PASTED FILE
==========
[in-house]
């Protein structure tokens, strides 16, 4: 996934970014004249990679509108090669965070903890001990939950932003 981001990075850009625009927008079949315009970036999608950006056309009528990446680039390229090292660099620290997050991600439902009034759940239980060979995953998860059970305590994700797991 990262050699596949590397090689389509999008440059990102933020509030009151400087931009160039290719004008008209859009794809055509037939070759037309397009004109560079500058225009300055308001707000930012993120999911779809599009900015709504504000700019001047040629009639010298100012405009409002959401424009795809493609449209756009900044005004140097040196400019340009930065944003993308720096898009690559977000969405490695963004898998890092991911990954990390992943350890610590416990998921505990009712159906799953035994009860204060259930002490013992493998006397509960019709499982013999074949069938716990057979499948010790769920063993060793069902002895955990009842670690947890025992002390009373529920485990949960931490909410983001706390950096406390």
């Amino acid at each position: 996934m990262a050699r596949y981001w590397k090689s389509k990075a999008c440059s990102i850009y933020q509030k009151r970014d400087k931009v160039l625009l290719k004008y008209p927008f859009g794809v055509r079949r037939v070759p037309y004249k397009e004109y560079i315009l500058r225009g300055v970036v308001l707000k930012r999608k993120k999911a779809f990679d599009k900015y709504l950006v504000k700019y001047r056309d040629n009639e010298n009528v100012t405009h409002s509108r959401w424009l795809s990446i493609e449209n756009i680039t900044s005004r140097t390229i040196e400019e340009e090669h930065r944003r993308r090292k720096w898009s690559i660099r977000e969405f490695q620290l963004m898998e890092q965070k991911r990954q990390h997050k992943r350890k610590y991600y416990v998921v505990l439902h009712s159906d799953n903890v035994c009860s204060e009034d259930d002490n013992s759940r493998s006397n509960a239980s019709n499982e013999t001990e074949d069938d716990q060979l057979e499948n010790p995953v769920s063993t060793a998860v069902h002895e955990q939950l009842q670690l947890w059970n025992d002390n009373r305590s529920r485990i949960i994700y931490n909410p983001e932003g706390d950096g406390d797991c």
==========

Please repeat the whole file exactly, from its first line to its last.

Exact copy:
[in-house]
């Protein structure tokens, strides 16, 4: 996934970014004249990679509108090669965070903890001990939950932003 981001990075850009625009927008079949315009970036999608950006056309009528990446680039390229090292660099620290997050991600439902009034759940239980060979995953998860059970305590994700797991 990262050699596949590397090689389509999008440059990102933020509030009151400087931009160039290719004008008209859009794809055509037939070759037309397009004109560079500058225009300055308001707000930012993120999911779809599009900015709504504000700019001047040629009639010298100012405009409002959401424009795809493609449209756009900044005004140097040196400019340009930065944003993308720096898009690559977000969405490695963004898998890092991911990954990390992943350890610590416990998921505990009712159906799953035994009860204060259930002490013992493998006397509960019709499982013999074949069938716990057979499948010790769920063993060793069902002895955990009842670690947890025992002390009373529920485990949960931490909410983001706390950096406390």
């Amino acid at each position: 996934m990262a050699r596949y981001w590397k090689s389509k990075a999008c440059s990102i850009y933020q509030k009151r970014d400087k931009v160039l625009l290719k004008y008209p927008f859009g794809v055509r079949r037939v070759p037309y004249k397009e004109y560079i315009l500058r225009g300055v970036v308001l707000k930012r999608k993120k999911a779809f990679d599009k900015y709504l950006v504000k700019y001047r056309d040629n009639e010298n009528v100012t405009h409002s509108r959401w424009l795809s990446i493609e449209n756009i680039t900044s005004r140097t390229i040196e400019e340009e090669h930065r944003r993308r090292k720096w898009s690559i660099r977000e969405f490695q620290l963004m898998e890092q965070k991911r990954q990390h997050k992943r350890k610590y991600y416990v998921v505990l439902h009712s159906d799953n903890v035994c009860s204060e009034d259930d002490n013992s759940r493998s006397n509960a239980s019709n499982e013999t001990e074949d069938d716990q060979l057979e499948n010790p995953v769920s063993t060793a998860v069902h002895e955990q939950l009842q670690l947890w059970n025992d002390n009373r305590s529920r485990i949960i994700y931490n909410p983001e932003g706390d950096g406390d797991c």